Monarch butterfly one knows when millions of monarch butterflies began crisscrossing, North America spending their winters clustered on the same hillsides in central Mexico, a blaze of orange wings in the green forest.
But over the centuries, they were mythologized by generations of humans. Locals believed they carried the souls of their ancestors. Scientists saw the Migration as the proof of insect evolution – a brittle organism that could fly 6,000 miles a year to avoid severe weather.
Now, the monarch has morphed into a different kind of symbol. One of the world’s oldest, most resilient species could be destroyed – and soon – by Climate Change. The butterflies are among the world’s experts in climate adaptation. They spend their summers in the northern United States and Canada; they breed in the southern United States during the fall and spring; and most spend their winters in central Mexico, in a few giant clusters.
Their life cycles are driven by a search for optimal conditions: temperatures ideally between 12C and 22C when they migrate, some rain during their winters, and plenty of milkweed when they mate. The criteria are narrow – and dependent on relatively consistent weather patterns.
That consistency no longer exists. Now summer temperatures in the midwest are soaring. The milkweed in Texas is drying up. Winter storms, once rare, are snaking through central Mexico regularly as the air warms over the Pacific Ocean and blows across the region.
“The question we’re asking is: can one of the world’s most adaptive insects adapt to climate change?” says Karen Oberhauser, who studies the species at the University of Wisconsin. “We are changing the conditions and just waiting to see.”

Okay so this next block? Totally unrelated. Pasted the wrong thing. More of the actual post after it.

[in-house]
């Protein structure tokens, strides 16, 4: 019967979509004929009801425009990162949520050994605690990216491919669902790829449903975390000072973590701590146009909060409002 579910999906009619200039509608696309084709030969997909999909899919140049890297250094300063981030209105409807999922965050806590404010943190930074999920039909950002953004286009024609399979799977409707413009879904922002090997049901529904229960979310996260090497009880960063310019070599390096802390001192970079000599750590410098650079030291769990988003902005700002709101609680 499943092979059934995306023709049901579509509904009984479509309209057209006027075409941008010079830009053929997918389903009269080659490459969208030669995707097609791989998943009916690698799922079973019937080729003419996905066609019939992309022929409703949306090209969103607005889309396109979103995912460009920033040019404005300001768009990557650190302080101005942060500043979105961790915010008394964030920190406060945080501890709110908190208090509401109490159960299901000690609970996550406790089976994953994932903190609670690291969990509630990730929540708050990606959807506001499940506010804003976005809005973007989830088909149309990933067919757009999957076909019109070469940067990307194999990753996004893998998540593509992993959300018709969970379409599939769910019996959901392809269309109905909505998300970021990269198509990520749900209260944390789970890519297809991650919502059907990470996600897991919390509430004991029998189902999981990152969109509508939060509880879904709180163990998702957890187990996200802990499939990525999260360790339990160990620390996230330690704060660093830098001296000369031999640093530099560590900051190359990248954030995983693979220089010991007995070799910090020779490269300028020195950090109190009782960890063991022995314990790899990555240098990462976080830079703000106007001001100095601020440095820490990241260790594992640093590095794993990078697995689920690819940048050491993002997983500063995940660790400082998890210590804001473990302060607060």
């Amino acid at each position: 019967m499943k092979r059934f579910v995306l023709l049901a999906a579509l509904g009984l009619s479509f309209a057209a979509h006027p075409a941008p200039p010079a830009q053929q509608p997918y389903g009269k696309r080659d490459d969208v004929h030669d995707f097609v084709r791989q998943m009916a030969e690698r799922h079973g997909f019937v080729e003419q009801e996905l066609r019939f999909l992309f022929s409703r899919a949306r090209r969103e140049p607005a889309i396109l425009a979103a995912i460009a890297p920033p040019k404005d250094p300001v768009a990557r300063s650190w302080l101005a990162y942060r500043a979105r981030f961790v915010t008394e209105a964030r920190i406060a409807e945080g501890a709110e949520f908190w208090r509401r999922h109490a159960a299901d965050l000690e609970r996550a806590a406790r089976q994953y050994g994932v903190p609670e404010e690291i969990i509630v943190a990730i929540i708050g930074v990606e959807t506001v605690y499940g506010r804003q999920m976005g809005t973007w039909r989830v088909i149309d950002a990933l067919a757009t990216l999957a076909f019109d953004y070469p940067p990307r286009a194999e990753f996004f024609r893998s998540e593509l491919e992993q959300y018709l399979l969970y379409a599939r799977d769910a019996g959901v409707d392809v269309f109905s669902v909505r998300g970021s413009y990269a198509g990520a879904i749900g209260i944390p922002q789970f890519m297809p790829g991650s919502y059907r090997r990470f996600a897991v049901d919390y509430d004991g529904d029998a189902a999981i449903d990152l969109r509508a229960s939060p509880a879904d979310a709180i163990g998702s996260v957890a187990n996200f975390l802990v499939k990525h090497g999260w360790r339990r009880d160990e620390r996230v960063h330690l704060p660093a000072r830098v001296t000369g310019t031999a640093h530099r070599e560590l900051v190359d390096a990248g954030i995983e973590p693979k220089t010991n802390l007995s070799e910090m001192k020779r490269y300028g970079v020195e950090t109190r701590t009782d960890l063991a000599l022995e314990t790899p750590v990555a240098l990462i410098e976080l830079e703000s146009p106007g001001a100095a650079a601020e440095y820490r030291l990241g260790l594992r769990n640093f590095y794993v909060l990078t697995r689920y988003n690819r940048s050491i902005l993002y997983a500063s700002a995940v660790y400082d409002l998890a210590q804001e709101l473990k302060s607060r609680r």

To specialize in monarch butterflies in 2019 is to wonder constantly if your work is about to go extinct. While almost all species could eventually be consumed by a changing climate and habitat loss, few are as likely to vanish as abruptly as the monarch.
Between 1990 and 2015, the US Fish and Wildlife Service says, a billion butterflies vanished. Because more than 95 percent of the population migrates en masse to a few patches of Mexican forest, each smaller than half a football field, a single storm or heat stroke could effectively kill off the population. (A smaller percentage of the butterflies winter in southern California or Florida, where they face their own challenges.)
That nearly happened in 2002, when a winter storm killed about 75 percent of monarchs. And again in 2012, when a heatwave in the midwest killed tens of thousands. “At every stage in their migration, they are threatened by climate change,” says Eduardo Rendón, the monarch butterfly coordinator for the World Wildlife Fund in Mexico.